Colchester Land Trust hike explores Babcock Pond Wildlife Management Area
By Merja H. Lehtinen - ReminderNews
Colchester - posted Mon., Oct. 14, 2013
A dozen or so local residents took part in the Oct. 6 Discover Colchester hike through the Babcock Pond Wildlife Management Area near Route 16.
The group was escorted by the Land Trust’s coordinator, Gary Walter, as well as two state Department of Energy and Environmental Protection employees, but the adventure began at the entrance to the park, which is a bumpy terrain of gravel, pools of water, and rock.
Emory Gluck, of DEEP’s Forestry Division, and Jack Berlando, of the Wildlife Division, were on hand to brief the hikers about New England landscapes and habitats they would see on the 2-mile trek. Berlando explained that just about every species of wild animal lives in the vast expanse of the Babcock reserve and other state properties. The wildlife there is protected, and the park, as all state property, closes before dusk. Driving, hunting, or disturbing the animals and wildlife habitat in any way, especially after dusk, is a criminal offense. Unfortunately, debris and tracks near the fields made it clear that parties had been held, as recent trash was left behind to mar the environment. Area residents, said Berlando, can call the dispatch center if they see or hear vehicles or walkers making unauthorized entry after sunset. The local number is 860-424-3333.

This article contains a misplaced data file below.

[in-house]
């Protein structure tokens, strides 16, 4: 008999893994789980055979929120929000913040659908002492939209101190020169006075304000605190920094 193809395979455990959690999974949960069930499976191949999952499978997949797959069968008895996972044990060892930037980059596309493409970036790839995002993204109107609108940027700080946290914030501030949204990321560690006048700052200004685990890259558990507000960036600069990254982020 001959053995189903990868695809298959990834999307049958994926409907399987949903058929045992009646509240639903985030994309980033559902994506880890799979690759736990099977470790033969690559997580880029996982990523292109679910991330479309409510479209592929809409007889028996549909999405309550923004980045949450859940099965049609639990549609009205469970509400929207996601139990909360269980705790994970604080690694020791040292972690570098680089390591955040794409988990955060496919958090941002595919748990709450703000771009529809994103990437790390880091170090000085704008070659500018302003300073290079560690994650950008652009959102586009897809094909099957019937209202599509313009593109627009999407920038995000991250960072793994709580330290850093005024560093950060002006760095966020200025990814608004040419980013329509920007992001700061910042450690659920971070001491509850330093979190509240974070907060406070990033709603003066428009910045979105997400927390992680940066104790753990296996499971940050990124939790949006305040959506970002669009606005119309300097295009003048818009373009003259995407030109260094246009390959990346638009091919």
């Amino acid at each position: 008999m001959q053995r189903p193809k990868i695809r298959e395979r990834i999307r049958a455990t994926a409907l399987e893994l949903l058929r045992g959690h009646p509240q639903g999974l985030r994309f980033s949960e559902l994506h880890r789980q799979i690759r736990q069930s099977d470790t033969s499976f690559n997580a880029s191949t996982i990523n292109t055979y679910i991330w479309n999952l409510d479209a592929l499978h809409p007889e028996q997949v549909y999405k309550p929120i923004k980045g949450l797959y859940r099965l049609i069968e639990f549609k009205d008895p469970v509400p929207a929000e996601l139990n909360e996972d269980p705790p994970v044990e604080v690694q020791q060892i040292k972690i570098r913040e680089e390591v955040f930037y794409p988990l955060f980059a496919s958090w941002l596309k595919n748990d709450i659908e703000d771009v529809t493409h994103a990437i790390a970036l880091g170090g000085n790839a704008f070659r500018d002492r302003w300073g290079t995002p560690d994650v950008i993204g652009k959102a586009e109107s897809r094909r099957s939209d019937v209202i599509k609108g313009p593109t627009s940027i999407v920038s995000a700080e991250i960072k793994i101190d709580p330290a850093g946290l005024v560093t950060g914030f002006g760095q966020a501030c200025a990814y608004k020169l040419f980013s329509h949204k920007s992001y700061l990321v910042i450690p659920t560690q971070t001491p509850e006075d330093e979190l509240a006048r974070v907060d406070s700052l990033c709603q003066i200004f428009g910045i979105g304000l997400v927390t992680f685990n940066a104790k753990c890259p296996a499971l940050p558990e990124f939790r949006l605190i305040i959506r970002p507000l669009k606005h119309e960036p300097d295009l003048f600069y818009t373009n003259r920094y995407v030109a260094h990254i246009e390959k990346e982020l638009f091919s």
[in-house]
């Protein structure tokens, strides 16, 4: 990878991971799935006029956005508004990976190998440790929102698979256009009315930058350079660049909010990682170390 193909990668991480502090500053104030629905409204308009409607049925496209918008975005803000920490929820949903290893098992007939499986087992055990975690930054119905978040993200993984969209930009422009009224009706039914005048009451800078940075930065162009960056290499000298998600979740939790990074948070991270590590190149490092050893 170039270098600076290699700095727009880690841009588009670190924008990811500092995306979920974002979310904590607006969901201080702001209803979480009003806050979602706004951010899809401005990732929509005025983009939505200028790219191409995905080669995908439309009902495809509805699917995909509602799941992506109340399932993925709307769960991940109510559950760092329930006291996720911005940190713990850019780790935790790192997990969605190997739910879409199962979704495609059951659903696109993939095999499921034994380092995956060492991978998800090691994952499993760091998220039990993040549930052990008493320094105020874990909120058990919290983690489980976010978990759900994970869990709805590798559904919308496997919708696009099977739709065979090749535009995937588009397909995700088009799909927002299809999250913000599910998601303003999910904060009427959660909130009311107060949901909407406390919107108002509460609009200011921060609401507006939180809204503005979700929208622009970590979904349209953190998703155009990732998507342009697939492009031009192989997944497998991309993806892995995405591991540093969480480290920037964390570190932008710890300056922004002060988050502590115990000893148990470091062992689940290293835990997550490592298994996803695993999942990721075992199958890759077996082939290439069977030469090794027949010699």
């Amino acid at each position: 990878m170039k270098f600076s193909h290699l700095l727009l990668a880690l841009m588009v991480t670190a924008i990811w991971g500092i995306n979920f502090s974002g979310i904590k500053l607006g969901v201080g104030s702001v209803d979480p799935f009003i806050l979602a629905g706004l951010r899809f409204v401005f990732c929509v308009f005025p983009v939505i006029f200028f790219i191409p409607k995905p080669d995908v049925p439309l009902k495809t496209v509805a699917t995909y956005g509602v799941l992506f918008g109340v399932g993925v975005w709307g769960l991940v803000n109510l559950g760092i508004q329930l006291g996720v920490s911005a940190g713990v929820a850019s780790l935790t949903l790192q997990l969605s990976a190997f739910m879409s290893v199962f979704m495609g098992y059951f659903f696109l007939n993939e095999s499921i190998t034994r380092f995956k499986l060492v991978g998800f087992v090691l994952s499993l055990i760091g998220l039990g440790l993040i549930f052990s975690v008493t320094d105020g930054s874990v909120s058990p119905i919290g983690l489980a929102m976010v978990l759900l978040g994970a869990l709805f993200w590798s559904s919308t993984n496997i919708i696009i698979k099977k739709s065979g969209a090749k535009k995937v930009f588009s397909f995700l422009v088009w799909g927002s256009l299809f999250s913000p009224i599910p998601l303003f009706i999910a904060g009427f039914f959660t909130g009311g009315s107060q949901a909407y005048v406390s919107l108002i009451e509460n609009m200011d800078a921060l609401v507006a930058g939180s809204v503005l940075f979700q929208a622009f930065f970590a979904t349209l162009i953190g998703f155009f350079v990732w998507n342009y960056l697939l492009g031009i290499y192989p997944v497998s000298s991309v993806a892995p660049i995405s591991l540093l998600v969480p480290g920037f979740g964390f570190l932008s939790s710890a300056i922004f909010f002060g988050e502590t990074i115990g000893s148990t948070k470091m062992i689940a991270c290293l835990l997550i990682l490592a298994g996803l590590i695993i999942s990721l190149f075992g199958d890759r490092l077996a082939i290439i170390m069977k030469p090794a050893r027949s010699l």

Gluck showed the hikers pictures of what New England looked like in the 1700s and 1800s. In areas such as Colchester, which was part of the pre-Colonial “plantations,” most of the land was 70 percent cleared of forests for farming in the late 1600s and early 1700s. The pre-Colonial and Colonial era demand for firewood was so high, it was lucrative for farmers to harvest the trees in order to clear their fields, he said. It made residents aware of the need to preserve the forests when there were shortages of wood. That led to coal and water wheels for alternative fuel sources. Eventually there was wide open farming space to feed people locally and afar. By the time the farms closed in the mid to late 1800s, with the dawn of the Industrial Age, forests had reclaimed much of the land as farms failed.
“It only takes a few years of not tilling, or today not mowing, land to have it reclaimed by the forest,” explained Gluck. The current state of the Babcock Pond area makes it rich for all sorts of wildlife, from those which live on land to those that prefer the pond.